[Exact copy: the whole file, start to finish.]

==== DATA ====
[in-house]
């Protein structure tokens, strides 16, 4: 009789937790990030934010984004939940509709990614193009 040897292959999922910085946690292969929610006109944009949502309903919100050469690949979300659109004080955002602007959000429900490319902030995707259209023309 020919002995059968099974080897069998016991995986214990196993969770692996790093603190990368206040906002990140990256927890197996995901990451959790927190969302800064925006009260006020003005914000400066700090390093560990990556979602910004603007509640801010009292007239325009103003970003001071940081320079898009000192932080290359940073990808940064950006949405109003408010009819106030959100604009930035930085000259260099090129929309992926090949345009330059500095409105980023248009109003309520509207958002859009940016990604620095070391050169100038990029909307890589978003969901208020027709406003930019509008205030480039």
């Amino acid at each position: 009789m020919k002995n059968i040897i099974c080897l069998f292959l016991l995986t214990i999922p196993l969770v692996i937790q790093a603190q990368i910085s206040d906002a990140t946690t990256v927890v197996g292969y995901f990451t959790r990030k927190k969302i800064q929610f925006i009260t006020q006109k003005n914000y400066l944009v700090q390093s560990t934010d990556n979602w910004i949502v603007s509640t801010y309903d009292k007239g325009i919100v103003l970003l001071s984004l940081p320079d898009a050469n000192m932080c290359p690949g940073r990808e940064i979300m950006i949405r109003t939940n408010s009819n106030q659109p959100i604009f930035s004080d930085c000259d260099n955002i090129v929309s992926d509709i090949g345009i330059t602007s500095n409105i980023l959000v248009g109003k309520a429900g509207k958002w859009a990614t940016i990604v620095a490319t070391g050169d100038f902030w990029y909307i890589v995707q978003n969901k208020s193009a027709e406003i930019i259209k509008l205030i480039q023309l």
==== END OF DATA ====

[in-house]
């Protein structure tokens, strides 16, 4: 009789937790990030934010984004939940509709990614193009 040897292959999922910085946690292969929610006109944009949502309903919100050469690949979300659109004080955002602007959000429900490319902030995707259209023309 020919002995059968099974080897069998016991995986214990196993969770692996790093603190990368206040906002990140990256927890197996995901990451959790927190969302800064925006009260006020003005914000400066700090390093560990990556979602910004603007509640801010009292007239325009103003970003001071940081320079898009000192932080290359940073990808940064950006949405109003408010009819106030959100604009930035930085000259260099090129929309992926090949345009330059500095409105980023248009109003309520509207958002859009940016990604620095070391050169100038990029909307890589978003969901208020027709406003930019509008205030480039």
């Amino acid at each position: 009789m020919k002995n059968i040897i099974c080897l069998f292959l016991l995986t214990i999922p196993l969770v692996i937790q790093a603190q990368i910085s206040d906002a990140t946690t990256v927890v197996g292969y995901f990451t959790r990030k927190k969302i800064q929610f925006i009260t006020q006109k003005n914000y400066l944009v700090q390093s560990t934010d990556n979602w910004i949502v603007s509640t801010y309903d009292k007239g325009i919100v103003l970003l001071s984004l940081p320079d898009a050469n000192m932080c290359p690949g940073r990808e940064i979300m950006i949405r109003t939940n408010s009819n106030q659109p959100i604009f930035s004080d930085c000259d260099n955002i090129v929309s992926d509709i090949g345009i330059t602007s500095n409105i980023l959000v248009g109003k309520a429900g509207k958002w859009a990614t940016i990604v620095a490319t070391g050169d100038f902030w990029y909307i890589v995707q978003n969901k208020s193009a027709e406003i930019i259209k509008l205030i480039q023309l």